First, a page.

Emily Ying Chew, M.D., is an American ophthalmologist and an expert on the human retina with a strong clinical and research interest in diabetic eye disease and age-related eye diseases. She currently works for the National Eye Institute (NEI) at the National Institutes of Health (NIH) in Bethesda, Maryland, where she serves as deputy director of the Division of Epidemiology and Clinical Applications (DECA) and the Institute's deputy clinical director. She designs and implements Phase 1, 2 and 3 clinical trials at the NIH Clinical Center. Chew is board certified in ophthalmology.
Chew obtained her M.D. from the University of Toronto in 1977 and completed her ophthalmology residency there. She began her career as an ophthalmologist while studying under Brenda Gallie, M.D., a retinoblastoma expert at the University of Toronto.
Chew completed her medical retina fellowships at the Wilmer Eye Institute at the Johns Hopkins University in Baltimore, Maryland and the University of Nijmegen in the Netherlands. In 1983, she became board certified in ophthalmology.
From 1983 to 1986, Chew was appointed assistant professor in the Department of Ophthalmology at the University of Toronto. In 1987, she joined the Clinical Trials Branch of the NIH's National Eye Institute. Currently, she directs NEI's medical retina fellowship program.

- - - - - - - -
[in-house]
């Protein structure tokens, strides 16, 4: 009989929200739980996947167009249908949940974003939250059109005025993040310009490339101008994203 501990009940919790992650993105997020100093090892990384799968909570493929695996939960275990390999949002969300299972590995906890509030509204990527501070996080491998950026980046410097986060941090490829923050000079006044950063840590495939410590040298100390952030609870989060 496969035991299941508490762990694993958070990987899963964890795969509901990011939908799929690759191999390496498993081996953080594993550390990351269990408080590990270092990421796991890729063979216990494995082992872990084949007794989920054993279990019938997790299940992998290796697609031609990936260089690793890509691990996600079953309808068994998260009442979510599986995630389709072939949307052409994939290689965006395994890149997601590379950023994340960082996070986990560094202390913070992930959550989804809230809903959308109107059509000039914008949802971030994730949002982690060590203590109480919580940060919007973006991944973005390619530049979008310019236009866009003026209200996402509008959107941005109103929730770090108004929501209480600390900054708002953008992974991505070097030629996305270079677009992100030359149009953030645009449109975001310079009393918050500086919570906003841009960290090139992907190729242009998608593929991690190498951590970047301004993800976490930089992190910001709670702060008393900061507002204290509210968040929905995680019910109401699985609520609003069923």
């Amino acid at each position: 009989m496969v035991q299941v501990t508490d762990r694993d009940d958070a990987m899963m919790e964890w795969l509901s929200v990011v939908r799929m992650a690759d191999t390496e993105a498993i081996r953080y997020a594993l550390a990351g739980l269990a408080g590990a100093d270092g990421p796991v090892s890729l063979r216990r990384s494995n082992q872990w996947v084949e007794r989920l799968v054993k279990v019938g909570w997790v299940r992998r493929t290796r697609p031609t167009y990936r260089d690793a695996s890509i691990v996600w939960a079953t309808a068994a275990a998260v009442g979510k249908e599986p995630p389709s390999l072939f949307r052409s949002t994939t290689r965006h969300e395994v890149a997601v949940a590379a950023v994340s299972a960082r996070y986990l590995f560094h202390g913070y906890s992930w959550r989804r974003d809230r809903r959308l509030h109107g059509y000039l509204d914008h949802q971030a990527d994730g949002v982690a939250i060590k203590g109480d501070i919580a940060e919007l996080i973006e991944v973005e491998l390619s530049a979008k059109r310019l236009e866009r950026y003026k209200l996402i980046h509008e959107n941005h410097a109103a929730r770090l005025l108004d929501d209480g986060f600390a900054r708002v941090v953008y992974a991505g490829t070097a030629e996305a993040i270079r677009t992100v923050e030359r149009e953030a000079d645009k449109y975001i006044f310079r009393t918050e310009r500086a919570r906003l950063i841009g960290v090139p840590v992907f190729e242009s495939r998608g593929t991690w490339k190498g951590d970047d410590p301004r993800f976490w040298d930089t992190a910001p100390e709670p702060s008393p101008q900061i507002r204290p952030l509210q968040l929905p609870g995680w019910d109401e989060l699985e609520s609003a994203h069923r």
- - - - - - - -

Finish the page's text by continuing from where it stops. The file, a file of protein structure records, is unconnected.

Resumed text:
Chew's work includes data analysis from the Early Treatment Diabetic retinopathy Study (ETDRS) and management and data analysis from the Age-Related Eye Disease Study (AREDS). That study established that daily high doses of certain Antioxidants and Minerals called the AREDS formulation can help slow the progression to advanced AMD. Chew also works on a number of diabetes studies to evaluate Genetic associations with diabetic eye disease. She works on a large clinical trial called the Actions to Control Cardiovascular Risk in Diabetes (ACCORD), designed to test the effects of tight control of blood sugar, blood pressure, and lipid concentration in the blood on diabetic eye disease. She is also study chair for the Age-Related Eye Disease Study 2 (AREDS2), a Phase 3 study that is investigating the use of lutein/zeaxanthin (found in leafy greens such as kale) and/or omega-3 polyunsaturated Fatty acids as treatment for age-related macular degeneration (AMD) and Cataracts, the two leading causes of blindness in the United States of America.
Chew is the author of more than 200 Research Articles based on her studies of retinal disease, including articles published in The Lancet, Nature Medicine, and Science. She also serves on the editorial board of several major journals, including Ophthalmology, Investigative Ophthalmology & Visual Science and Retina.
- Trustee of the Association for Research in Vision and Ophthalmology, Inc. (ARVO).
- Past president of the Macula Society.
- Received the 2014 Bressler Prize in Vision Science.
- In 1979, she was awarded the John Gaby Research Day Prize for the best Fellow Research Day paper, presented by the University of Toronto Department of Ophthalmology and Vision Sciences.
- In 2009, she and fellow NEI scientist Frederick L. Ferris III, M.D. received a $100,000 unrestricted research grant award from the Alcon Research Institute. The Alcon Research Institute supports global advancements in vision science.